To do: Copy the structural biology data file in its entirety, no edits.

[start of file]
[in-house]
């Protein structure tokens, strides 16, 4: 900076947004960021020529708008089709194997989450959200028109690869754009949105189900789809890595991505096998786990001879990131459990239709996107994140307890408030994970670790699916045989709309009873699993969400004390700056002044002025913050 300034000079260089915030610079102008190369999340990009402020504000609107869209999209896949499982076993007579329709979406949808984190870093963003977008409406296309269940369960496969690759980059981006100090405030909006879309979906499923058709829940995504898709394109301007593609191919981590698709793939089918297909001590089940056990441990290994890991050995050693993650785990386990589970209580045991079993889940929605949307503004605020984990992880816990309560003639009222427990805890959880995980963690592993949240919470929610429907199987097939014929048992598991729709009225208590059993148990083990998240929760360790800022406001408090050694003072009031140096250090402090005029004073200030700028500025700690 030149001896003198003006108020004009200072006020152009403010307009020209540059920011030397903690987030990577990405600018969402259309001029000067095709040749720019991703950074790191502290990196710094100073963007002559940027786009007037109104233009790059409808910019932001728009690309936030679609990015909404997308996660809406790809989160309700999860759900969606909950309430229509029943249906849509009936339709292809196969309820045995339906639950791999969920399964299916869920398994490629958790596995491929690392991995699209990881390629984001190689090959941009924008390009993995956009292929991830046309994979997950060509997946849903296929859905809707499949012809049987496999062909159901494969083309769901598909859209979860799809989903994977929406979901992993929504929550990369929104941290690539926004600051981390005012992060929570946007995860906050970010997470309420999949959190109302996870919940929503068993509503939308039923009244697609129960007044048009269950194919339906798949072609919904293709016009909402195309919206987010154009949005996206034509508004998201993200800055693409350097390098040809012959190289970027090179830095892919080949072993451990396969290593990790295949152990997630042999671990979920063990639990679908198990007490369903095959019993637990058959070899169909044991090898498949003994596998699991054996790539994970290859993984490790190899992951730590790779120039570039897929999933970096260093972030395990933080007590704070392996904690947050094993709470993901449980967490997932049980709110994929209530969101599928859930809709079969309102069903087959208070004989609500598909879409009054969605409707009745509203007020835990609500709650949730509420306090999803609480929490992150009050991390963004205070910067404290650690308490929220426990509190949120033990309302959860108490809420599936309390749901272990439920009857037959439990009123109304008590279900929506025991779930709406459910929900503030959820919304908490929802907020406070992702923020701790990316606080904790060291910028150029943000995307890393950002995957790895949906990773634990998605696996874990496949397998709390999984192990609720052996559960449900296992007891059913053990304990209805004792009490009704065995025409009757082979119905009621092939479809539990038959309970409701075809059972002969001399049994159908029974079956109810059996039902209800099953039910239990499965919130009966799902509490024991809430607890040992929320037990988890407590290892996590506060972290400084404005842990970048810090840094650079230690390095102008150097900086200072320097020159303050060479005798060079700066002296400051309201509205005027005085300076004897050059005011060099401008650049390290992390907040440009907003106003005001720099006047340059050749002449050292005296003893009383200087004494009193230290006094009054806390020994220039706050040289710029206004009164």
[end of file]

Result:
[in-house]
């Protein structure tokens, strides 16, 4: 900076947004960021020529708008089709194997989450959200028109690869754009949105189900789809890595991505096998786990001879990131459990239709996107994140307890408030994970670790699916045989709309009873699993969400004390700056002044002025913050 300034000079260089915030610079102008190369999340990009402020504000609107869209999209896949499982076993007579329709979406949808984190870093963003977008409406296309269940369960496969690759980059981006100090405030909006879309979906499923058709829940995504898709394109301007593609191919981590698709793939089918297909001590089940056990441990290994890991050995050693993650785990386990589970209580045991079993889940929605949307503004605020984990992880816990309560003639009222427990805890959880995980963690592993949240919470929610429907199987097939014929048992598991729709009225208590059993148990083990998240929760360790800022406001408090050694003072009031140096250090402090005029004073200030700028500025700690 030149001896003198003006108020004009200072006020152009403010307009020209540059920011030397903690987030990577990405600018969402259309001029000067095709040749720019991703950074790191502290990196710094100073963007002559940027786009007037109104233009790059409808910019932001728009690309936030679609990015909404997308996660809406790809989160309700999860759900969606909950309430229509029943249906849509009936339709292809196969309820045995339906639950791999969920399964299916869920398994490629958790596995491929690392991995699209990881390629984001190689090959941009924008390009993995956009292929991830046309994979997950060509997946849903296929859905809707499949012809049987496999062909159901494969083309769901598909859209979860799809989903994977929406979901992993929504929550990369929104941290690539926004600051981390005012992060929570946007995860906050970010997470309420999949959190109302996870919940929503068993509503939308039923009244697609129960007044048009269950194919339906798949072609919904293709016009909402195309919206987010154009949005996206034509508004998201993200800055693409350097390098040809012959190289970027090179830095892919080949072993451990396969290593990790295949152990997630042999671990979920063990639990679908198990007490369903095959019993637990058959070899169909044991090898498949003994596998699991054996790539994970290859993984490790190899992951730590790779120039570039897929999933970096260093972030395990933080007590704070392996904690947050094993709470993901449980967490997932049980709110994929209530969101599928859930809709079969309102069903087959208070004989609500598909879409009054969605409707009745509203007020835990609500709650949730509420306090999803609480929490992150009050991390963004205070910067404290650690308490929220426990509190949120033990309302959860108490809420599936309390749901272990439920009857037959439990009123109304008590279900929506025991779930709406459910929900503030959820919304908490929802907020406070992702923020701790990316606080904790060291910028150029943000995307890393950002995957790895949906990773634990998605696996874990496949397998709390999984192990609720052996559960449900296992007891059913053990304990209805004792009490009704065995025409009757082979119905009621092939479809539990038959309970409701075809059972002969001399049994159908029974079956109810059996039902209800099953039910239990499965919130009966799902509490024991809430607890040992929320037990988890407590290892996590506060972290400084404005842990970048810090840094650079230690390095102008150097900086200072320097020159303050060479005798060079700066002296400051309201509205005027005085300076004897050059005011060099401008650049390290992390907040440009907003106003005001720099006047340059050749002449050292005296003893009383200087004494009193230290006094009054806390020994220039706050040289710029206004009164």